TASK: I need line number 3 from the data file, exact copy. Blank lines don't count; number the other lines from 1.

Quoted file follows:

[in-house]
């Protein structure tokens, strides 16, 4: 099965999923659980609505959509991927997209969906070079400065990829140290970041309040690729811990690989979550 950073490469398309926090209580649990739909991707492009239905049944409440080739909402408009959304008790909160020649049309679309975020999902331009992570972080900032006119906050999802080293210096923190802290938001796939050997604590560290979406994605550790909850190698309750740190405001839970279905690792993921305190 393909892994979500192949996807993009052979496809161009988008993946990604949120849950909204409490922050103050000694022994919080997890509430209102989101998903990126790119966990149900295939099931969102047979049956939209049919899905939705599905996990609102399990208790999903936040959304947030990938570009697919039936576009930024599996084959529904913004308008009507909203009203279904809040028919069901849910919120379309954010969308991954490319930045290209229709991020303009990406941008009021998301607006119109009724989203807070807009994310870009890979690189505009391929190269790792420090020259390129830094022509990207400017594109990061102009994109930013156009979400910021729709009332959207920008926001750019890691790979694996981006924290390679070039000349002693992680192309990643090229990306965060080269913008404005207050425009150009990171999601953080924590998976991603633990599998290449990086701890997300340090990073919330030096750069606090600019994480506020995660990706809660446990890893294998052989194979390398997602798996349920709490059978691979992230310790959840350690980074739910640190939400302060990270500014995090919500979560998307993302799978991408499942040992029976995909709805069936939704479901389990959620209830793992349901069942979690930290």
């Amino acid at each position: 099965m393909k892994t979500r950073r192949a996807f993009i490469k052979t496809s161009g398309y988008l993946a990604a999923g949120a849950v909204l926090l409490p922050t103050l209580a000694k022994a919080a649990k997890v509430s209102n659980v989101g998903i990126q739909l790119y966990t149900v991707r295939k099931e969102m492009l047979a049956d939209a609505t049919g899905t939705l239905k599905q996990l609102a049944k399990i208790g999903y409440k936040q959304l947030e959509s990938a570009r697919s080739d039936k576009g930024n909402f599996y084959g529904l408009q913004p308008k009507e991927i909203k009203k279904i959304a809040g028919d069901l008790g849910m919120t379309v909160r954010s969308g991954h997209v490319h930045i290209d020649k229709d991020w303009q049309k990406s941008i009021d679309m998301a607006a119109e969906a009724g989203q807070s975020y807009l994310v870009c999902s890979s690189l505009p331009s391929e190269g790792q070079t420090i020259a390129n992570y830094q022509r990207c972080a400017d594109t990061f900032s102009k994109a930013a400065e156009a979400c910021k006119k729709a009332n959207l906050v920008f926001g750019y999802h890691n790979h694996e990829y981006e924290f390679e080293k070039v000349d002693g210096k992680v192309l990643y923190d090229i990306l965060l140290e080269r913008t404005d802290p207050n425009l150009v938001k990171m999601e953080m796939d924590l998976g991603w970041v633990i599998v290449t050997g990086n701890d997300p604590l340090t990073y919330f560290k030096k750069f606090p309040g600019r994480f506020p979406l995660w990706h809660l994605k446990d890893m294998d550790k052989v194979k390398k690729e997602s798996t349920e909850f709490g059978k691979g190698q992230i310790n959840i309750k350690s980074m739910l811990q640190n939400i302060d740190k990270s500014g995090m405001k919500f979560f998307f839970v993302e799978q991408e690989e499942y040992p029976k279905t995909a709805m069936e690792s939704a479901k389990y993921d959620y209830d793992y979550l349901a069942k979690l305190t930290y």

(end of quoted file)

């Amino acid at each position: 099965m393909k892994t979500r950073r192949a996807f993009i490469k052979t496809s161009g398309y988008l993946a990604a999923g949120a849950v909204l926090l409490p922050t103050l209580a000694k022994a919080a649990k997890v509430s209102n659980v989101g998903i990126q739909l790119y966990t149900v991707r295939k099931e969102m492009l047979a049956d939209a609505t049919g899905t939705l239905k599905q996990l609102a049944k399990i208790g999903y409440k936040q959304l947030e959509s990938a570009r697919s080739d039936k576009g930024n909402f599996y084959g529904l408009q913004p308008k009507e991927i909203k009203k279904i959304a809040g028919d069901l008790g849910m919120t379309v909160r954010s969308g991954h997209v490319h930045i290209d020649k229709d991020w303009q049309k990406s941008i009021d679309m998301a607006a119109e969906a009724g989203q807070s975020y807009l994310v870009c999902s890979s690189l505009p331009s391929e190269g790792q070079t420090i020259a390129n992570y830094q022509r990207c972080a400017d594109t990061f900032s102009k994109a930013a400065e156009a979400c910021k006119k729709a009332n959207l906050v920008f926001g750019y999802h890691n790979h694996e990829y981006e924290f390679e080293k070039v000349d002693g210096k992680v192309l990643y923190d090229i990306l965060l140290e080269r913008t404005d802290p207050n425009l150009v938001k990171m999601e953080m796939d924590l998976g991603w970041v633990i599998v290449t050997g990086n701890d997300p604590l340090t990073y919330f560290k030096k750069f606090p309040g600019r994480f506020p979406l995660w990706h809660l994605k446990d890893m294998d550790k052989v194979k390398k690729e997602s798996t349920e909850f709490g059978k691979g190698q992230i310790n959840i309750k350690s980074m739910l811990q640190n939400i302060d740190k990270s500014g995090m405001k919500f979560f998307f839970v993302e799978q991408e690989e499942y040992p029976k279905t995909a709805m069936e690792s939704a479901k389990y993921d959620y209830d793992y979550l349901a069942k979690l305190t930290y």